These days the absence of one parent in the child's home is far more likely to be from a relationship break-up, but again, it's far from rare. In the latest Canadian census, the two-parent family makes up 67% of families. In Britain it's 76%, and in the US it's actually only 46%, so statistically it's not "the norm". And you can go wah wah wah, if you like, but unless we examine every family and find out who's happy and who isn't, it doesn't tell us much.
I know I was happy in my weird family, I had all the attention I needed (didn't need much), and I didn't go short of basic needs at all.
A family is a group of people who live together, two or more. They may or may not be related. They may not even like each other, some of the time at least, they most certainly don't all of the time. But they manage for the most part not to kill each other, to share food and shelter and services. Some families are more functional than others. There is no such thing as a normal family. Any definition attempted is going to be unkind to anyone whose family didn't fit that definition. And it's not political correctness, that makes that so, it's reality. Any definition has to be fairly loose.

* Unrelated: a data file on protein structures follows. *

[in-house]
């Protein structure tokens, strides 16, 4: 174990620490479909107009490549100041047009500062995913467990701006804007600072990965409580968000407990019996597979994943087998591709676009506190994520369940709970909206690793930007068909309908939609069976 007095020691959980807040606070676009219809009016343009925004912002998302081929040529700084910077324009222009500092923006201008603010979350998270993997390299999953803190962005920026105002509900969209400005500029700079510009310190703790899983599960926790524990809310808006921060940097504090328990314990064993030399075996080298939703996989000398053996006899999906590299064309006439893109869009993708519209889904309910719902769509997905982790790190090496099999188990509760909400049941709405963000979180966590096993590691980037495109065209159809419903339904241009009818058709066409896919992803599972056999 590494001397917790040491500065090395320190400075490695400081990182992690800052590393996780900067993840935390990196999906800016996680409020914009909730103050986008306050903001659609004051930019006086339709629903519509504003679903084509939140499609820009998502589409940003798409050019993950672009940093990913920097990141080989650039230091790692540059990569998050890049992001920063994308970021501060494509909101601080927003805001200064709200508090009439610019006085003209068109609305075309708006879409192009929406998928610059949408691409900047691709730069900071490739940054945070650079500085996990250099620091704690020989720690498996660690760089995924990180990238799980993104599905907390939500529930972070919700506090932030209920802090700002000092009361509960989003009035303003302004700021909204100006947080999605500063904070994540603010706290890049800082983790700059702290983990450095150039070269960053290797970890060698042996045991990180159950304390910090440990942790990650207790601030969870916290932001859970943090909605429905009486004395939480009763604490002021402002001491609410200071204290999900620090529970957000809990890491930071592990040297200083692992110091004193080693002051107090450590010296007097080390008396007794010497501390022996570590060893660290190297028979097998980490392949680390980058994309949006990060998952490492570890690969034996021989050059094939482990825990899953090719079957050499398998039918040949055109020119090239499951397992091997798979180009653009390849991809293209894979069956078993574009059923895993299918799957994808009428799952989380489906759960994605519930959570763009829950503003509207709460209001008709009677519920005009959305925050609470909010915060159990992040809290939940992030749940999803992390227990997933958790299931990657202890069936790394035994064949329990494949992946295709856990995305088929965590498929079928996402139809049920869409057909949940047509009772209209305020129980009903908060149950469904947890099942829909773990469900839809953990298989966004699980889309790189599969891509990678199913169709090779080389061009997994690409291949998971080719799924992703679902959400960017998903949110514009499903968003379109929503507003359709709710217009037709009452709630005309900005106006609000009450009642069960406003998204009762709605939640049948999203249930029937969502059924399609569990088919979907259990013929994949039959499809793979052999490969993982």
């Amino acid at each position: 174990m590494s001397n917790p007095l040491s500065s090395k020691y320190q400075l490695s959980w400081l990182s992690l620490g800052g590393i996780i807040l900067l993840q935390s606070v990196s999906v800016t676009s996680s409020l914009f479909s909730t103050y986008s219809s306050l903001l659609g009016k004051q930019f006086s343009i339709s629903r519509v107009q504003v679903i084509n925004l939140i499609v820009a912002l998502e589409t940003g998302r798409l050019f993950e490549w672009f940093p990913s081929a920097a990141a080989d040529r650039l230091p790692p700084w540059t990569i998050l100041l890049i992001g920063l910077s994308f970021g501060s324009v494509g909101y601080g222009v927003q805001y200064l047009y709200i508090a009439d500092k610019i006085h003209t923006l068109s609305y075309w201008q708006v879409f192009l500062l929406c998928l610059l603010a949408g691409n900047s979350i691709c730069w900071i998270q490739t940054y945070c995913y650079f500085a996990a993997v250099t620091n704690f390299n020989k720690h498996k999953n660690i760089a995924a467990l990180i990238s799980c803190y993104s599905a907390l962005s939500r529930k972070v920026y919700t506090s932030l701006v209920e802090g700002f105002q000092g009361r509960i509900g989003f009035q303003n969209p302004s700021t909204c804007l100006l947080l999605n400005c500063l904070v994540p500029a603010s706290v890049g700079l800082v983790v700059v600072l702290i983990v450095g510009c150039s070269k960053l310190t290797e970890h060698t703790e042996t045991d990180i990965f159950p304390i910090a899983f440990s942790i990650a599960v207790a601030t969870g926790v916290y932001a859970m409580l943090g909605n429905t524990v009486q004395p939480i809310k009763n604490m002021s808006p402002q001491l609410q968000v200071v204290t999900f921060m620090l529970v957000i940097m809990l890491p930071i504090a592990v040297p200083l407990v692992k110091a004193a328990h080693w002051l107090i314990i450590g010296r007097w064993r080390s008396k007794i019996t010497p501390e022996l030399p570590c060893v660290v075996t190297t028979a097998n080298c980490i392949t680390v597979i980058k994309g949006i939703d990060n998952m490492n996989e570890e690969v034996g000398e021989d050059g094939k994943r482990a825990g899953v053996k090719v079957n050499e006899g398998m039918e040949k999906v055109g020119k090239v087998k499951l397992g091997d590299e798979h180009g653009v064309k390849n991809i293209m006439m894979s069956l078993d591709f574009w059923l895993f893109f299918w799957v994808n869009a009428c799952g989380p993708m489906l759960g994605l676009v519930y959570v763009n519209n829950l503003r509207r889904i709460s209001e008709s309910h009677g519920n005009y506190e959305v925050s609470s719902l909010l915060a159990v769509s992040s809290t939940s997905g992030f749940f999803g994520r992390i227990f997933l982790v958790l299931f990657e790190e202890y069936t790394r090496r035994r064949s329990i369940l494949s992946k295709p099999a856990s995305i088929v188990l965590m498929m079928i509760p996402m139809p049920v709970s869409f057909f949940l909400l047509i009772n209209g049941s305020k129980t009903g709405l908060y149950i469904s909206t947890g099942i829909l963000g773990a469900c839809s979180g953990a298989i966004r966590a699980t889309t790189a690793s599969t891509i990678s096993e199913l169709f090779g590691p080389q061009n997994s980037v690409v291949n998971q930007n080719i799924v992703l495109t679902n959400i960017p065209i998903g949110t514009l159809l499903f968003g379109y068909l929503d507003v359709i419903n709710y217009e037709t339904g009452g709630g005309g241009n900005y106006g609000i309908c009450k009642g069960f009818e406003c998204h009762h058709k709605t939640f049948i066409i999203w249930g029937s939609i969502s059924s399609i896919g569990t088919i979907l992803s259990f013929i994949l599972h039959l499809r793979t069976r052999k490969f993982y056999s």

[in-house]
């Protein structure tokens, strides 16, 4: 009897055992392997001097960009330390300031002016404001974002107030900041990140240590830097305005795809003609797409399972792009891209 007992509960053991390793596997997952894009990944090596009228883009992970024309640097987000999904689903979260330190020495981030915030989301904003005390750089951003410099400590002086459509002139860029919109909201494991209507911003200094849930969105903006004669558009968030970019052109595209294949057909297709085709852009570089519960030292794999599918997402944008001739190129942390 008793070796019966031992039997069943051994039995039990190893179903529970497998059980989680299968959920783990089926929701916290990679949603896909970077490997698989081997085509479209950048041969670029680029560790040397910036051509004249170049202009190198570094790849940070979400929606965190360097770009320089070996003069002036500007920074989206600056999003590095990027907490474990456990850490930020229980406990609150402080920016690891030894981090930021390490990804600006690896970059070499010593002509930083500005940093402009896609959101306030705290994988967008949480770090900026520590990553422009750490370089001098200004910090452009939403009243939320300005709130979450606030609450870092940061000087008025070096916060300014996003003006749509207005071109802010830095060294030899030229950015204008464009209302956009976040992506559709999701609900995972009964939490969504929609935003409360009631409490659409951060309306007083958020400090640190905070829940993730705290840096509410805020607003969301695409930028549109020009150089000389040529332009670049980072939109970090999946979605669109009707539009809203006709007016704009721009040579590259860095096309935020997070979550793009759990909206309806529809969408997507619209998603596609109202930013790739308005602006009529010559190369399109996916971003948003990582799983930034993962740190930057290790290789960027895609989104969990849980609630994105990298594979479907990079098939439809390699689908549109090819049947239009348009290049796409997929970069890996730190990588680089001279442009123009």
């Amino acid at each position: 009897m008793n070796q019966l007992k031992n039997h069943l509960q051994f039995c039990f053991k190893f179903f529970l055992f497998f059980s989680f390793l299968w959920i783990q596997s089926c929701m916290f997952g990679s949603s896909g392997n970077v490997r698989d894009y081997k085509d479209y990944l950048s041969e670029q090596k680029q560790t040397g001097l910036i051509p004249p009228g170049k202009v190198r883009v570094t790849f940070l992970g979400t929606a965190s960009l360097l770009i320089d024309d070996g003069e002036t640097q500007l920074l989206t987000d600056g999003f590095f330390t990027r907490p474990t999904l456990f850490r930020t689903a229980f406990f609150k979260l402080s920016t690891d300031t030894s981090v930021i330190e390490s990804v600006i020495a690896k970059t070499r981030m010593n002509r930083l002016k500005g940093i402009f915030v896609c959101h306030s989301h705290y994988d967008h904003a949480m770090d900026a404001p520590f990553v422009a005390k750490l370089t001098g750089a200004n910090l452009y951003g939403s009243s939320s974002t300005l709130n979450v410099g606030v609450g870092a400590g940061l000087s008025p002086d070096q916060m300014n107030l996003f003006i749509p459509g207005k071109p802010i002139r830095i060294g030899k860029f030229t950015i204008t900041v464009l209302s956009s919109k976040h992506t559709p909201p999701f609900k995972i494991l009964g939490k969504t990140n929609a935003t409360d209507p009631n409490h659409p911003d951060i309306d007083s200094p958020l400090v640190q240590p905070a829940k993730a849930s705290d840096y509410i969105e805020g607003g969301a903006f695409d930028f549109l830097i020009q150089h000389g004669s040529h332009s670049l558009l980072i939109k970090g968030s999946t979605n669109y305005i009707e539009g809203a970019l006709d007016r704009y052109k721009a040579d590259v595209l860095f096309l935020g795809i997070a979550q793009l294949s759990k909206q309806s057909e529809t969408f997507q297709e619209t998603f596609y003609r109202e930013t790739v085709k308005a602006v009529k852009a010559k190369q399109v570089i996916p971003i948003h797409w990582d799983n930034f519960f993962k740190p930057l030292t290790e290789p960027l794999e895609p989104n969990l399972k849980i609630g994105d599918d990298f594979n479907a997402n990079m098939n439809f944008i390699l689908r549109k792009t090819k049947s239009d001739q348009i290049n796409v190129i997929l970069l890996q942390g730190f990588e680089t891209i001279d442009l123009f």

But still, there are those who talk about the traditional family, meaning their tradition, obviously. They tend to mean also, two parents, one male, one female, who were married prior to having children, and perhaps even, that this is a first marriage for both of them. This is seen by those of a more conservative mindset as ideal.
Is it? It might be if it's a good marriage, by good people. But as a matter of fact, some of the nastiest people I've ever known, the most messed up, the most amoral, have come from a family like that.
As picture perfect as it might be, it is no guarantee of anything, while families of all other types can work really well.
The traditional family sounds good. Mine IS good. But not all of them are. In my experience the chances of a family being good or not do not rest on the numbers, age, gender, or relationship status, they rest on the individuals concerned being people who want that family to be a good family.
Which brings us to family values. A delightful subject. Just what IS a family value?
I think a reasonable suggestion is that members of the family support one another. This may be by sharing resources, or it may be by listening to them. If somebody has a problem, a good family is sympathetic and helpful. In a good family you have people who care about you, even if you argue.